• Regulatory Compliance: ITDR is also becoming more important due to the increasing regulatory requirements around data privacy and security. Many industries, such as healthcare and finance, are subject to strict regulations around data protection, and organisations that fail to comply can face significant fines and reputational damage.

To address these challenges, organisations are turning to ITDR solutions to protect their systems and prepare for specific vulnerabilities that may arise.

ITDR Facts and Trends

With the release of the Gartner report “Enhance Your Cyberattack Preparedness With Identity Threat Detection and Response”, security and risk management professionals now have access to new research, insights, and recommendations for addressing identity security issues. These facts and trends highlight the growing interest and demand in ITDR.

Identity Is the Top Vector for Cyberattacks

Catalysed by COVID-19, attackers capitalised on the identity-based shift in remote work. According to Gartner, “Organisations’ reliance on their identity infrastructure to enable collaboration, remote work, and customer access to services has transformed identity systems into prime targets.” Security teams have grappled with the operational realities of a workforce that could not come to work in the office.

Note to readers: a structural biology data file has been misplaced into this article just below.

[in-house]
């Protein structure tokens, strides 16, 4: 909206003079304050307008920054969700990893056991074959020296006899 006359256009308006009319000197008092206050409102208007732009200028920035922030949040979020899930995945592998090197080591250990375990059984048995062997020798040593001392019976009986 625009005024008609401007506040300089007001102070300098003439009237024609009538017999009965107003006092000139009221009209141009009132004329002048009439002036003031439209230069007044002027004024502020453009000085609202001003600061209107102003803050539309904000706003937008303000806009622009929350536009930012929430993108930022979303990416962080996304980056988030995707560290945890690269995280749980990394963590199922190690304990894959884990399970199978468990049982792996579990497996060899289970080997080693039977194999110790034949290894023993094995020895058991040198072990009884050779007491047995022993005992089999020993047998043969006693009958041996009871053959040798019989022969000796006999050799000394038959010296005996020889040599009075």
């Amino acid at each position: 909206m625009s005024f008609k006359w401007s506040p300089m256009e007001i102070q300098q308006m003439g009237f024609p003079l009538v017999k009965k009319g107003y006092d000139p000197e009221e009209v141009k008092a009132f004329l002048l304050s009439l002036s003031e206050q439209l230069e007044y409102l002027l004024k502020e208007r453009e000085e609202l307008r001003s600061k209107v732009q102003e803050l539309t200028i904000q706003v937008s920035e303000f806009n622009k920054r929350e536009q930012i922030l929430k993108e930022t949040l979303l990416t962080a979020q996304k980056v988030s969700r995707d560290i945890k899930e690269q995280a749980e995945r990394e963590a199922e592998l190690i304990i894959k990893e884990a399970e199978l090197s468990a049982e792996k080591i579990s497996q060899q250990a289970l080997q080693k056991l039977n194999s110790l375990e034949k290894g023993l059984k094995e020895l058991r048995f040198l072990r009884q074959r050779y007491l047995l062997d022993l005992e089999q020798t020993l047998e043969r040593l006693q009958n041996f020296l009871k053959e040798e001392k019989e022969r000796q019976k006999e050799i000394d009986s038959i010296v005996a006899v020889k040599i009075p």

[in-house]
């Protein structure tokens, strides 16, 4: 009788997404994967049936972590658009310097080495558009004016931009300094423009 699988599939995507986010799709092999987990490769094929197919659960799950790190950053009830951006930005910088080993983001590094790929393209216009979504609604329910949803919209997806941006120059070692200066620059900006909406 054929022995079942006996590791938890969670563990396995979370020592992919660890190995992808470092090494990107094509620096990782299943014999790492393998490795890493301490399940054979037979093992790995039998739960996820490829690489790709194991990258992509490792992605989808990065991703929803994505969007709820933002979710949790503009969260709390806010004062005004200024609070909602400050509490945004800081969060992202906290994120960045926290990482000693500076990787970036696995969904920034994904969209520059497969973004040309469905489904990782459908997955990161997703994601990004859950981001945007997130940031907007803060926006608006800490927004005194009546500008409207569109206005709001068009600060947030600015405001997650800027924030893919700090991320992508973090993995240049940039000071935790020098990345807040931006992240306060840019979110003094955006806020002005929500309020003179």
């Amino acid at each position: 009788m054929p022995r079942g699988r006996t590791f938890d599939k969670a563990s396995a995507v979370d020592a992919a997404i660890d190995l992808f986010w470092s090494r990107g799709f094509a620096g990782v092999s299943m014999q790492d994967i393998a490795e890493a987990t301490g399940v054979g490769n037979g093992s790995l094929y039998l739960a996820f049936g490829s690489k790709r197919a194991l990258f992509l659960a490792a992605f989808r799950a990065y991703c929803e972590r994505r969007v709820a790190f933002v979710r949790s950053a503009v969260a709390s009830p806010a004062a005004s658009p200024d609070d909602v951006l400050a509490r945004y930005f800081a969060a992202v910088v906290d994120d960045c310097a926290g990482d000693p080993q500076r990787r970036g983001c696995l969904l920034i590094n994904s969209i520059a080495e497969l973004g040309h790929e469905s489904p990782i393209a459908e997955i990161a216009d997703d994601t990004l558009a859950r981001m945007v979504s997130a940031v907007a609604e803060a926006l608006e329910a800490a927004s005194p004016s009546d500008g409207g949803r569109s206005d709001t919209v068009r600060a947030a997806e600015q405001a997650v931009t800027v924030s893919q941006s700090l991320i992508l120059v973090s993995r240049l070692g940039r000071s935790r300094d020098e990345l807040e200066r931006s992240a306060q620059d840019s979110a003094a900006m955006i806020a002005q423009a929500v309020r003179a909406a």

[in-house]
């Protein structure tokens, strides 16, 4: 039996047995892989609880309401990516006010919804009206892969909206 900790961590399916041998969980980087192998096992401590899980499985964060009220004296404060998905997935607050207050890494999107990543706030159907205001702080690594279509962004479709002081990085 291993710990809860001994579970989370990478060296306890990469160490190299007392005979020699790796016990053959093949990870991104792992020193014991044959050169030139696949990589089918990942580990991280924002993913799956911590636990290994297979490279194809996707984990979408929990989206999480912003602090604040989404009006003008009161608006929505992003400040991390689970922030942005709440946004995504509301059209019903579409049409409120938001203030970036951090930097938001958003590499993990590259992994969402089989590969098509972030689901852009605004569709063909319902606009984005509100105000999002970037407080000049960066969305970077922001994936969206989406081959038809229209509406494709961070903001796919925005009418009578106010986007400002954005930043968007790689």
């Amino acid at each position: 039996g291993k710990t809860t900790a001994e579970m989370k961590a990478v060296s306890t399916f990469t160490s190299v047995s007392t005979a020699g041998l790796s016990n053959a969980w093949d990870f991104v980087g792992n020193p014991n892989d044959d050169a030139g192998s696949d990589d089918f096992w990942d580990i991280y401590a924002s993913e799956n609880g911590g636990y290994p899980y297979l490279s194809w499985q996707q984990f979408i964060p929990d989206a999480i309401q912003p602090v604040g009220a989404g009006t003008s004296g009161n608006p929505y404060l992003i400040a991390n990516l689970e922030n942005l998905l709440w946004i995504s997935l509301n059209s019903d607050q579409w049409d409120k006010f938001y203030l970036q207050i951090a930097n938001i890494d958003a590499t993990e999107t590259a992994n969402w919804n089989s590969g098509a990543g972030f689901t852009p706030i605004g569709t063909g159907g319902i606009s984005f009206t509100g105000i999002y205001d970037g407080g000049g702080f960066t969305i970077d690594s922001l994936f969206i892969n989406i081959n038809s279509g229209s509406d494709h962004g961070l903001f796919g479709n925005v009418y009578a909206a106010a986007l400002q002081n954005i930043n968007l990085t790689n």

Identity Is the New Vulnerability

With the adoption of cloud computing and the need to support work from home, identity-focused solutions have become a foundation of cybersecurity. Gartner states that “Identity threats are multifaceted. Misconfigurations of, and vulnerabilities in, identity infrastructure can be exploited.” Further, data from Identity Theft Resource Center shows ransomware-related attacks doubled in 2020 and doubled again in 2021, a common identity-based threat.

Attackers Exploit Gaps Between Identity and Security Systems

The deployment of identity systems, such as IAM, PAM, and MFA, are often multi-phased projects, leaving identities exposed until those deployments are fully completed. These deployments are further challenged by the constant changes of identities, which need to be re-discovered over time to make these deployments successful. Furthermore, the process of discovering and auditing accounts is often a time-consuming, manual, and error-prone process.